Take for example, fan fiction, a sub culture where fans are so into a story, series or book, that they make up their own plots, subplots and parallel narratives. They fill in where they see gaps in the authorised narrative or characters. The Hunger Games fans who write fan fiction (called fanfic for short) are extremely dedicated and motivated. They have gone beyond consuming the books and the film and they’ve ‘occupied’ The Hunger Games world, bringing with them their own spin.

Many have run with the romantic intrigue between the main character Katniss Everdeen and the other two points of her love triangle – Peeta and Gale. They’ve been extrapolated by fans in love with the book but dissatisfied with its chasteness. Are you on Team Peeta or Team Gale for Katniss?

Foxface illustration by CarlyFriendsRock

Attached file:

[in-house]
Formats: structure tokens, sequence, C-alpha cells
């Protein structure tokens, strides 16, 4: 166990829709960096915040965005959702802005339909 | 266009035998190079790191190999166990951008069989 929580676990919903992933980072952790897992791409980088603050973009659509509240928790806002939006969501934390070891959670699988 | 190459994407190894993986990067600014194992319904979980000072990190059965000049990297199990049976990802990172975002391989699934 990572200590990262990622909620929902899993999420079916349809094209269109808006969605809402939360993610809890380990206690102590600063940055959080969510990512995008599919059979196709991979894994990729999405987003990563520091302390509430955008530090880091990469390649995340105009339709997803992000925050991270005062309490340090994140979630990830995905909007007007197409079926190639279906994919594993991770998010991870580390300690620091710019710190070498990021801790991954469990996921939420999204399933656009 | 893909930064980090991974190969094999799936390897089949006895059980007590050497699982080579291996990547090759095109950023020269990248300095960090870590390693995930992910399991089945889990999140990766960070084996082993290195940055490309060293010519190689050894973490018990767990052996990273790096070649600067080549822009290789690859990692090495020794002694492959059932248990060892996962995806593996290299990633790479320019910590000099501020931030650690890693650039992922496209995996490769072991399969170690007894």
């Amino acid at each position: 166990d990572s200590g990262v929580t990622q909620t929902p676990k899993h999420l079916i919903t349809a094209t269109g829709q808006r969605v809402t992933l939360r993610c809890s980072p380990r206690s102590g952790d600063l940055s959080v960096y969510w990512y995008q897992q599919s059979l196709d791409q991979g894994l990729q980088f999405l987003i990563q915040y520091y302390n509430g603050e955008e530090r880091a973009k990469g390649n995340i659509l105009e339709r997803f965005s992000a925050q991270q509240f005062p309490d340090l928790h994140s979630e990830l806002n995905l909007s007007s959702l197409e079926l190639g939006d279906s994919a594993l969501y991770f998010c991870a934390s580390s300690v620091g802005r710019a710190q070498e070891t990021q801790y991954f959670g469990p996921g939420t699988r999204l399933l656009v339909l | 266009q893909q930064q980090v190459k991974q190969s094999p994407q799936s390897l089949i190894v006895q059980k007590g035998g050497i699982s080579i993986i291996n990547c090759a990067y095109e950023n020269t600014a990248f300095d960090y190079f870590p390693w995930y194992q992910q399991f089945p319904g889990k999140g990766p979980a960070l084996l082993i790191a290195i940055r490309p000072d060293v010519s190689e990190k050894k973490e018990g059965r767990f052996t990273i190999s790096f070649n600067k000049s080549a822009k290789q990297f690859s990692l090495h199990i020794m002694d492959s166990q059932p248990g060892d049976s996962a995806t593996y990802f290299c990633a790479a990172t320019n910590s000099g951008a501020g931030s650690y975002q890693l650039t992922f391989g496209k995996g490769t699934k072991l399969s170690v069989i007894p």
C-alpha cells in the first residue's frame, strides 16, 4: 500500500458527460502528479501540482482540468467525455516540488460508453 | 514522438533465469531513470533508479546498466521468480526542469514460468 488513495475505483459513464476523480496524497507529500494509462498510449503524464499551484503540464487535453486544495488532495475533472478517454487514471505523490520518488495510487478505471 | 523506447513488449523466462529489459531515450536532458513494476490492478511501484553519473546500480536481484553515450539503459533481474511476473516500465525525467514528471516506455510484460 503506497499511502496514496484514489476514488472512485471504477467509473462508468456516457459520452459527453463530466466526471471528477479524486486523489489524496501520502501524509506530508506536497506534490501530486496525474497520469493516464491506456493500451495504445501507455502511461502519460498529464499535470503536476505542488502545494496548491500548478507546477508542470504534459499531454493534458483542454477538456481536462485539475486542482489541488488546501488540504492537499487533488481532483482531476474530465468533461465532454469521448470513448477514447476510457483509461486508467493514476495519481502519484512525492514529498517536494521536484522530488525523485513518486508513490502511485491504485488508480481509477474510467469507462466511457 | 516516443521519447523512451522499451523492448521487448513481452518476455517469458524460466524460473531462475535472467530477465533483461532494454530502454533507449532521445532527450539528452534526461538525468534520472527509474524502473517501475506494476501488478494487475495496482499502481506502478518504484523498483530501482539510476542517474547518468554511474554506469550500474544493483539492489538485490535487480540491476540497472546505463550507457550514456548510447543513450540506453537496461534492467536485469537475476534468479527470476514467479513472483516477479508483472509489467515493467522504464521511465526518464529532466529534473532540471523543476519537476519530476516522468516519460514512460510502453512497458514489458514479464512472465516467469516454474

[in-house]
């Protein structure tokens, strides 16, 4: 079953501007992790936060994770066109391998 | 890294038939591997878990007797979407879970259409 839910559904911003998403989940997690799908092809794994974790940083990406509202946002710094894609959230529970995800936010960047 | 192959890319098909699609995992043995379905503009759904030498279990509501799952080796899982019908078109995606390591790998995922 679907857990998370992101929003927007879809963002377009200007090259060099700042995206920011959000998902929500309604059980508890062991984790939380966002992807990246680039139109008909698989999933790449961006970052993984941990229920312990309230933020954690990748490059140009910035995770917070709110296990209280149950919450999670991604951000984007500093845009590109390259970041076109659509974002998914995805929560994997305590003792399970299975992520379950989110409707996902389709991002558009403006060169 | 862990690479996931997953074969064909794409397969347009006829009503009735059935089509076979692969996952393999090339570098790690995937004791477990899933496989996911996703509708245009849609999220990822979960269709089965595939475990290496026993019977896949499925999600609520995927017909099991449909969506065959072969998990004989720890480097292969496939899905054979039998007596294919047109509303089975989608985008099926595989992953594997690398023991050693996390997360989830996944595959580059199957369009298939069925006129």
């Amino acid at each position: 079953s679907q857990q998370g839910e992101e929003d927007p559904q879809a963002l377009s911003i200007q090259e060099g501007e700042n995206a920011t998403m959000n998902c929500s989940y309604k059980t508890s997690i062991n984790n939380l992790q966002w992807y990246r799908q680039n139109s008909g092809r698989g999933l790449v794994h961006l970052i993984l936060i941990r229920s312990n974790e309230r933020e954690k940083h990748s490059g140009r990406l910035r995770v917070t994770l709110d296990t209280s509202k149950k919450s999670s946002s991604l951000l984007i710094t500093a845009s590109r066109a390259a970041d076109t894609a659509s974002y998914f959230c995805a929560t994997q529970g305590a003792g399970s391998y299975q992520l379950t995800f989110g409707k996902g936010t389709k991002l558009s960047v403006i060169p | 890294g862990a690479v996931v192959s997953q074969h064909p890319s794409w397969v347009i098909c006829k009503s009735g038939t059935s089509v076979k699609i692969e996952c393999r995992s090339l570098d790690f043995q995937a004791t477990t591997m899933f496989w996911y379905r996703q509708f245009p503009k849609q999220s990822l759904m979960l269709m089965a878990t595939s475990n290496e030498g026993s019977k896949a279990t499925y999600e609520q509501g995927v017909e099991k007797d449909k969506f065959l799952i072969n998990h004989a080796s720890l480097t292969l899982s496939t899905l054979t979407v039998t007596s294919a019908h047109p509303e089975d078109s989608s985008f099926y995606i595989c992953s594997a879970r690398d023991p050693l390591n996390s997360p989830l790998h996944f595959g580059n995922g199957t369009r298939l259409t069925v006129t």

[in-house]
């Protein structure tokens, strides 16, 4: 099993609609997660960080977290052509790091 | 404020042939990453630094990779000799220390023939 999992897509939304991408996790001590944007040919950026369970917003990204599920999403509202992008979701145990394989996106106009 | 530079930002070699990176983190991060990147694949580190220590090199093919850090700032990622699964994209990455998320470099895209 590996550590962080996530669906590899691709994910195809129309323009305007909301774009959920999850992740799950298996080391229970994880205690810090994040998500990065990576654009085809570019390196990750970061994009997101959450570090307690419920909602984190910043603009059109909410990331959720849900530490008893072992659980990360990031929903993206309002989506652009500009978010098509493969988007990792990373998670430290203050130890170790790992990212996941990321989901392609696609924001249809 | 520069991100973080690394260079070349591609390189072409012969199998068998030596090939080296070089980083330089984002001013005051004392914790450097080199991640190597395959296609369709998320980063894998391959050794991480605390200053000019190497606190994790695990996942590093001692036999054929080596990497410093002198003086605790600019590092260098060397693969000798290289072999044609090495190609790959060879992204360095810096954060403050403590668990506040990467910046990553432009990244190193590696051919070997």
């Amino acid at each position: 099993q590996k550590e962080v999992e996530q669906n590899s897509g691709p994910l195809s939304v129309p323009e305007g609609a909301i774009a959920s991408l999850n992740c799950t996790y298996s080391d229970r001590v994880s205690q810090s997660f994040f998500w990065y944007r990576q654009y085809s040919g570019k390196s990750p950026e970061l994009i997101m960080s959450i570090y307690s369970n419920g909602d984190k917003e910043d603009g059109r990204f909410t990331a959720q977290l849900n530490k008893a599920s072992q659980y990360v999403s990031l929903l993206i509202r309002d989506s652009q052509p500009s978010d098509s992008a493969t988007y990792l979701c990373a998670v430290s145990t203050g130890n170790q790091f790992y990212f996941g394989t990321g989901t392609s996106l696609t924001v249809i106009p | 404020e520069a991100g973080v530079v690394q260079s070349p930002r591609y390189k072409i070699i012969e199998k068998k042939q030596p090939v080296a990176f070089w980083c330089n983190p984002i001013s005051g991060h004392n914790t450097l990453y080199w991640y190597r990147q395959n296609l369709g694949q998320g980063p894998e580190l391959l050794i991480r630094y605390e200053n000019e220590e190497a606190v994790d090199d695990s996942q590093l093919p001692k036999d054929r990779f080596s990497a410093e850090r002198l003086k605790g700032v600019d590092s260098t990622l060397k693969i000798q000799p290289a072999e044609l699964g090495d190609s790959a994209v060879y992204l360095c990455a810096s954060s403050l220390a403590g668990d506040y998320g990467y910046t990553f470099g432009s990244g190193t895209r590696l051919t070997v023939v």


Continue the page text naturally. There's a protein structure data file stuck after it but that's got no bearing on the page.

Foxface illustration by CarlyFriendsRock

Fans also love Katniss’ mysterious redheaded rival, Foxface. She’s even become the focal point of a fascinating controversy. Did Foxface commit suicide by deliberately eating nightlock berries or was her death accidental? This is hotly debated online by fans who feel passionate one way or the other. As much as I like the idea that Foxface decided to subvert the game, I am on the side of the ‘accidentalists’.

Check out also the Hunger Games wiki where fans write and edit a definitive resource on the books (and the film) according to the principles of Wikipedia.

There are also cosplay videos and images of fans dressing and acting out their favourite character roles. These kids script, video, edit and publish their own tributes to the books. The results are not always pretty but it’s kind of touching that fans do this out of love for the story.

Some recreate scenes from the book. And others make parodies, like this one of The Hipster Games. Some get the braids, bows, arrows and a flinty stare.

Needless to say, there are also photoshopped memes!